Cherry blossom season is short—the flowers usually bloom between the end of March and the middle of April—and is celebrated because its beauty symbolizes new beginnings. Photograph: Getty ImagesInstagrammers also love the Arashiyama Bamboo Grove, whose path is lined on both sides by soaring bamboo stalks. Hire a jinrikisha (rickshaw) to take you along it and enjoy the view.

Arashiyama Bamboo Grove offers an otherworldly experience as visitors are dwarfed by the towering, swaying green stalks. Photograph: Getty ImagesKyoto likes to celebrate, and traditional pageants that date from ancient times are held throughout the year. At Daimonji, the culmination of the Obon festival, gigantic Japanese letters are set on fire, signifying the departure of the dead—who’ve come to celebrate with their families—back to the spirit world. Far, far bigger than this, however, is the month-long Gion Matsuri, which, with its colorful floats, eclipses all else. 

Gion Matsuri, Kyoto’s biggest festival, takes place throughout July. Giant floats are pulled through the streets by local men, and while it began centuries ago as a prayer for deliverance from the plague, it is now a colorful celebration of Kyoto’s history. Photograph: Getty ImagesTradition has also shaped Kyoto’s dining scene. Teahouses and old-style noodle bars abound, but there are also limitless opportunities for fine dining, with many restaurants specializing in kaiseki ryori, a multi-course feast that emphasizes subtlety and seasonality. For Michelin-starred excellence, try the Four Seasons Hotel’s Sushi Wakon, the 400-year-old Hyotei, and the three-starred Kikunoi in Higashiyama. Established a century ago, it is now headed by the third-generation owner-chef Yoshihiro Murata, a Gendai no Meiko (Contemporary Master Craftsman) of kaiseki cuisine.

While there are plenty of opportunities for high-end shopping, a walk around Kyoto’s unspoiled old streets offer an authentic taste of Japanese culture. Photograph: Getty ImagesFor upscale shopping, head to Shijo, which is lined with designer and department stores, among them Daimaru and Takashimaya, Gucci, Louis Vuitton, and Bottega Veneta. But take a detour away from the high street and a more authentic retail experience can be found in the tiny local markets and shops hidden down the city’s narrow alleys, and in Nishiki Market. Known as Kyoto’s Kitchen, this five-block-long street is packed with food and food-related stalls.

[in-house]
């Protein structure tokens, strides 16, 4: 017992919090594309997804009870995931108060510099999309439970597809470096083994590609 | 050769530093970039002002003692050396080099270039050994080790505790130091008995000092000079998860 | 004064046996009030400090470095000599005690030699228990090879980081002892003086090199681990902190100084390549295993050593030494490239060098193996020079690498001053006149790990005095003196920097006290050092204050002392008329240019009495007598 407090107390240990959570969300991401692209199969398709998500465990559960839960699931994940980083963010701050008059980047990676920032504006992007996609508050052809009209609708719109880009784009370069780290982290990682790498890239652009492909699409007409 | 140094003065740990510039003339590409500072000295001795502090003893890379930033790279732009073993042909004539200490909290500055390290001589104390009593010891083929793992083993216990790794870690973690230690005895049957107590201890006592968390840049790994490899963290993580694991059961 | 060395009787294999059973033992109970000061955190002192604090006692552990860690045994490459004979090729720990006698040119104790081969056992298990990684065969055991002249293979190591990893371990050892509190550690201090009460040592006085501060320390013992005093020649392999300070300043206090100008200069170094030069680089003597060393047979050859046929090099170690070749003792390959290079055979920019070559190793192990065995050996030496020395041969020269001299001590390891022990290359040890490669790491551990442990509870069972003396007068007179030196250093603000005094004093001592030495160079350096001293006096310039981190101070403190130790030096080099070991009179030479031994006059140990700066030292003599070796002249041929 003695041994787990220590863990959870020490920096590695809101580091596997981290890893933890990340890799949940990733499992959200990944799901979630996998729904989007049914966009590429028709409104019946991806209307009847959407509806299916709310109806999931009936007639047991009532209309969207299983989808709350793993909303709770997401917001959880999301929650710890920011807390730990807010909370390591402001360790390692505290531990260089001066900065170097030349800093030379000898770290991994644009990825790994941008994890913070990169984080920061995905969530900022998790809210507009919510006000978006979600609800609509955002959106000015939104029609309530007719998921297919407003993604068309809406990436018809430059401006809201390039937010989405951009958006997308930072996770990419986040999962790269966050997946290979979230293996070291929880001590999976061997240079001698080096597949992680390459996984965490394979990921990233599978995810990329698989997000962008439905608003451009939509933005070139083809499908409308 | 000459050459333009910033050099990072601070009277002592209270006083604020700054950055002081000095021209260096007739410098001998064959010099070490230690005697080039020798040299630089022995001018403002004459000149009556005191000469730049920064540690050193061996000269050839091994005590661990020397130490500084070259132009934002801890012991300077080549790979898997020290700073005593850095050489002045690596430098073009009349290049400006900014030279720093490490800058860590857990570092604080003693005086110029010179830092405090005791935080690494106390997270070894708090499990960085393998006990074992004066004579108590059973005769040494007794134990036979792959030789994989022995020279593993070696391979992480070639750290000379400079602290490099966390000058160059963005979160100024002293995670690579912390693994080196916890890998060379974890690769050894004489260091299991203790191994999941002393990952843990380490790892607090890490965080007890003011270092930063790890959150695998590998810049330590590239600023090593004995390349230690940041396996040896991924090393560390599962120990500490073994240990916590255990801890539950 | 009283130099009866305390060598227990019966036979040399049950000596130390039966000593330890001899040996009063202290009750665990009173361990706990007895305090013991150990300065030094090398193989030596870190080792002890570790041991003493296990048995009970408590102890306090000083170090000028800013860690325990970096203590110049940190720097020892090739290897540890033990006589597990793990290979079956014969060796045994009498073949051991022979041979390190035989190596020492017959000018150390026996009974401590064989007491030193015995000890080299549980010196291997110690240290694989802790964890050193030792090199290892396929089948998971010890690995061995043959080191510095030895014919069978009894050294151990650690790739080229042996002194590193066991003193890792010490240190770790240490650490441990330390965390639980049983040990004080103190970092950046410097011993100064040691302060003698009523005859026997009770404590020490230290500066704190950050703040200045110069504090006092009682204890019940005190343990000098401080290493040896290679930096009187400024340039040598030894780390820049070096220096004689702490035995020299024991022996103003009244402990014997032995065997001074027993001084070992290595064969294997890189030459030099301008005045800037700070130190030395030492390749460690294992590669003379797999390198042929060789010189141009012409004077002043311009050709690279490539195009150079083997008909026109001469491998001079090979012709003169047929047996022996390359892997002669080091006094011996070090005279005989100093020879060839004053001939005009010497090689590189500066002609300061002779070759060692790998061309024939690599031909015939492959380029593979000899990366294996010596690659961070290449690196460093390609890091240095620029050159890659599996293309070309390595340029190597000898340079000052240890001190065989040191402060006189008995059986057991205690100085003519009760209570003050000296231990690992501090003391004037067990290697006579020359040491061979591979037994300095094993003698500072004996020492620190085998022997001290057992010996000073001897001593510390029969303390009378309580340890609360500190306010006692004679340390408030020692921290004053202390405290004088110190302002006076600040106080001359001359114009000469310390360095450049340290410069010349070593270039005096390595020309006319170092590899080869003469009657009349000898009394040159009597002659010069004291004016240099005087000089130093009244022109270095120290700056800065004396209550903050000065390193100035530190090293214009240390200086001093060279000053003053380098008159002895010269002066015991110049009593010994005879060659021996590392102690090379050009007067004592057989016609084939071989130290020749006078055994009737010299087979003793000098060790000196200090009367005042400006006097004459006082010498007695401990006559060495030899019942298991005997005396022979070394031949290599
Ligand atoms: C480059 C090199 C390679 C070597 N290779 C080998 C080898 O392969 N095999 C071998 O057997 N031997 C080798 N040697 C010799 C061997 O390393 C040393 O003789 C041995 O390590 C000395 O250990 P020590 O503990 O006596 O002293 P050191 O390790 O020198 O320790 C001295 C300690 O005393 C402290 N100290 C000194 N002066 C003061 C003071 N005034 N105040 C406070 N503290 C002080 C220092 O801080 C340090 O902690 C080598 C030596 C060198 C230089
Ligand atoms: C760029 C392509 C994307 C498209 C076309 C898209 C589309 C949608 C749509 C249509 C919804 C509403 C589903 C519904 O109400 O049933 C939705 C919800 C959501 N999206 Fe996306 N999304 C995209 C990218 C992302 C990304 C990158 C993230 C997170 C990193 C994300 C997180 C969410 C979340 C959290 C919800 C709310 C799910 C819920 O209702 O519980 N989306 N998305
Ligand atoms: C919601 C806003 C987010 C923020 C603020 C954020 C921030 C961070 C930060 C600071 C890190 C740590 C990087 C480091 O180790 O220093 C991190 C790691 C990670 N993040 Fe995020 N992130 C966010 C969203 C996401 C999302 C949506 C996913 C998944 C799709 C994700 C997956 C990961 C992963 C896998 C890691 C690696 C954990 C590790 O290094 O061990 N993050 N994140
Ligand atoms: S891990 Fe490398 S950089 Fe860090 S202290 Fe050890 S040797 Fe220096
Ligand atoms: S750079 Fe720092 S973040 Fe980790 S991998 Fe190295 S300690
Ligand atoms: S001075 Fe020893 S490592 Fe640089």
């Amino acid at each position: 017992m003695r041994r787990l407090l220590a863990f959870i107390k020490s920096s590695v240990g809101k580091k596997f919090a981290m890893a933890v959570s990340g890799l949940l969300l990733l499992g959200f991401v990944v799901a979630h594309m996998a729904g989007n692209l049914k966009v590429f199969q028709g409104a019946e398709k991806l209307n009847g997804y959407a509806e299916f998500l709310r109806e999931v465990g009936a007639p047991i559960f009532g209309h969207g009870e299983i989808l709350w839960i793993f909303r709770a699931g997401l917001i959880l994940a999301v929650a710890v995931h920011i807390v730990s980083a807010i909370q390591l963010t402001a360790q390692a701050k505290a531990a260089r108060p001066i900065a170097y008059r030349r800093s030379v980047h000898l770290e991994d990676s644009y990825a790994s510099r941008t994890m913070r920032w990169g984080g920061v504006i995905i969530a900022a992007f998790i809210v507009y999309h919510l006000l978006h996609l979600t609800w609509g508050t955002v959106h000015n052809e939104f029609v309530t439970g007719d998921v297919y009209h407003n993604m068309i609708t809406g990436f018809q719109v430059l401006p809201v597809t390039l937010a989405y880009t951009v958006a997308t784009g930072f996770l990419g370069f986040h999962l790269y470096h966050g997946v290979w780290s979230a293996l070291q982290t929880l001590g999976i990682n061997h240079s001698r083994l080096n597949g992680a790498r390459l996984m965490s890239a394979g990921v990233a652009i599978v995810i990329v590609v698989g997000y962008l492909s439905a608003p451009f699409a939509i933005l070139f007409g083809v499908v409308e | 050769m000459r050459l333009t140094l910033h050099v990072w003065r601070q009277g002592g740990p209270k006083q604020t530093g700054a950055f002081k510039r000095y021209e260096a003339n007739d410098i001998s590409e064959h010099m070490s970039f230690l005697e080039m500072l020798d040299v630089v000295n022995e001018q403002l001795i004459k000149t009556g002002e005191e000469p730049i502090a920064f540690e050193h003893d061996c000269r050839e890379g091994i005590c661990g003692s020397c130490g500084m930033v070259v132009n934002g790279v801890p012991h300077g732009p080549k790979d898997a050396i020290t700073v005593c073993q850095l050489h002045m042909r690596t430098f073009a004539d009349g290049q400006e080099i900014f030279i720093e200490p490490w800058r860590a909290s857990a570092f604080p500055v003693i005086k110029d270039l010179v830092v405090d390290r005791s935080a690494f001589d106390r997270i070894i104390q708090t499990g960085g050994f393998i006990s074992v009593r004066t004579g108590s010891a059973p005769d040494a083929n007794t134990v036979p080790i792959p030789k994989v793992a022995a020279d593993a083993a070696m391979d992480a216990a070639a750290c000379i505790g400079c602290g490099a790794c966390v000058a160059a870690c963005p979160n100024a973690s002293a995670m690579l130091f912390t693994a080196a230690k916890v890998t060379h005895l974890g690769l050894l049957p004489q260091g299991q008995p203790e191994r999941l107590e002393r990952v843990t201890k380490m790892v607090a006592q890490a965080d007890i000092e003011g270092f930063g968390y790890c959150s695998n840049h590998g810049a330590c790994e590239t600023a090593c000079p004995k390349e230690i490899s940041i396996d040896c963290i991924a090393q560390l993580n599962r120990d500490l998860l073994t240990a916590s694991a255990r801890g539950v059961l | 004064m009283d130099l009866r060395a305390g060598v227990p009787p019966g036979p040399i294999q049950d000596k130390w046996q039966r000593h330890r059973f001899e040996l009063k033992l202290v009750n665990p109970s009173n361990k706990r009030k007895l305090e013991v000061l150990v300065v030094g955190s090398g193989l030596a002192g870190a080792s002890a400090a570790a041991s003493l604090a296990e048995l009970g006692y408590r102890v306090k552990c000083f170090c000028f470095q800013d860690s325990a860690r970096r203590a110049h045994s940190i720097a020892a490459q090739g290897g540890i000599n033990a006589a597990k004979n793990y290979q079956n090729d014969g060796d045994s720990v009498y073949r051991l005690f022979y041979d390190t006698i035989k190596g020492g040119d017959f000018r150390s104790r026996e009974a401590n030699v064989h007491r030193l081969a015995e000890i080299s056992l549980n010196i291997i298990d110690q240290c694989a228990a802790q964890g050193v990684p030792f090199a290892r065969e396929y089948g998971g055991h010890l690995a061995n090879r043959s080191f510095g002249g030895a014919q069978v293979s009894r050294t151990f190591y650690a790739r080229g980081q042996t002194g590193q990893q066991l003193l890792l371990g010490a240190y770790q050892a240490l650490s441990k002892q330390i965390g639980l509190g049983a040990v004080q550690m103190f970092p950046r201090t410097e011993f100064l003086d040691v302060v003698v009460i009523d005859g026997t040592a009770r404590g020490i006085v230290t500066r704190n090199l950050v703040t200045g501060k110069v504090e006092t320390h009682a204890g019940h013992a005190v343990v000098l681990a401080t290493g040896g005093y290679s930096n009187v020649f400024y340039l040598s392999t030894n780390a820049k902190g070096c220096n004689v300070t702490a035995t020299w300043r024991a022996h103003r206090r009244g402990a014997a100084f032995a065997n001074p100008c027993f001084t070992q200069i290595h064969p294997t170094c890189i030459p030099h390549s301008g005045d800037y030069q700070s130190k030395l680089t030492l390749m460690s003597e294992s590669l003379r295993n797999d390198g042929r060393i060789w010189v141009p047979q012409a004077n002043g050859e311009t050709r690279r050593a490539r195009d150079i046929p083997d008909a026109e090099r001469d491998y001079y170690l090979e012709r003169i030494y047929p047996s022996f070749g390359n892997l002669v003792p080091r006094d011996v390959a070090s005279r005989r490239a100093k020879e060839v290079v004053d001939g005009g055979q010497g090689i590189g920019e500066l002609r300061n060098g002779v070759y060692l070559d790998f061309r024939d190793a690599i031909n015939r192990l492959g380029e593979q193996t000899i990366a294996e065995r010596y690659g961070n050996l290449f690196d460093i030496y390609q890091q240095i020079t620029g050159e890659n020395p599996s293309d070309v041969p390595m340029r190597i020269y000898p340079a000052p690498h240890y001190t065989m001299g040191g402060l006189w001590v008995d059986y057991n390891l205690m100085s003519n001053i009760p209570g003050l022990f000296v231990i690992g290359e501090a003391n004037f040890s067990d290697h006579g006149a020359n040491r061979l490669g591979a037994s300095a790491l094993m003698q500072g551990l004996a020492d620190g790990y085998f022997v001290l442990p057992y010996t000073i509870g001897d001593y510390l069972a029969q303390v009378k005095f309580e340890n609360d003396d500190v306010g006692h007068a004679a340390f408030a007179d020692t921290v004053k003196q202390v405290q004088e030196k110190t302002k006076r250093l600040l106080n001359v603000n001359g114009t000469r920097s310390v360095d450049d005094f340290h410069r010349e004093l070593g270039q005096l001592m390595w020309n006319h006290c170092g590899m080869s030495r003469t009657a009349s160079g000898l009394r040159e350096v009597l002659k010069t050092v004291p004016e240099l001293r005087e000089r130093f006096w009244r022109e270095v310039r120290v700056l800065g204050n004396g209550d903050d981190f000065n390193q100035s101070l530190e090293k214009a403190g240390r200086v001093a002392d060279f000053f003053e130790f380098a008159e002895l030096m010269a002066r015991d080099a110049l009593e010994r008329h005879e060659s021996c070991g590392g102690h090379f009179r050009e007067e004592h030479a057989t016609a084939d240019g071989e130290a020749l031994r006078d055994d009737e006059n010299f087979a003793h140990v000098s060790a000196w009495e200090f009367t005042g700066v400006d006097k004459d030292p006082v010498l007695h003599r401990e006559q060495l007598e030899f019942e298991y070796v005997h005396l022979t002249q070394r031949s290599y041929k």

Ryujindo is a 100-year-old historic home, and would make a perfect second residence in Kyoto. On the market with Japan Capital Realty Inc., the exclusive affiliate of Christie’s International Real Estate in Japan.Kyoto’s perennial popularity as a year-round destination for international and domestic visitors has resulted in it becoming one of Japan’s most accessible cities. Direct bullet train services from Tokyo, Osaka, and other cities take you into its center. International visitors flying into the capital can be there in less than 2.5 hours, so there’s nothing to stop you. You could be there in time for the cherry blossoms…

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Xenia Taliotis
is a regular contributor to Luxury Defined, The Daily Telegraph, The Independent, The New Zealand Herald, Economia, and Vie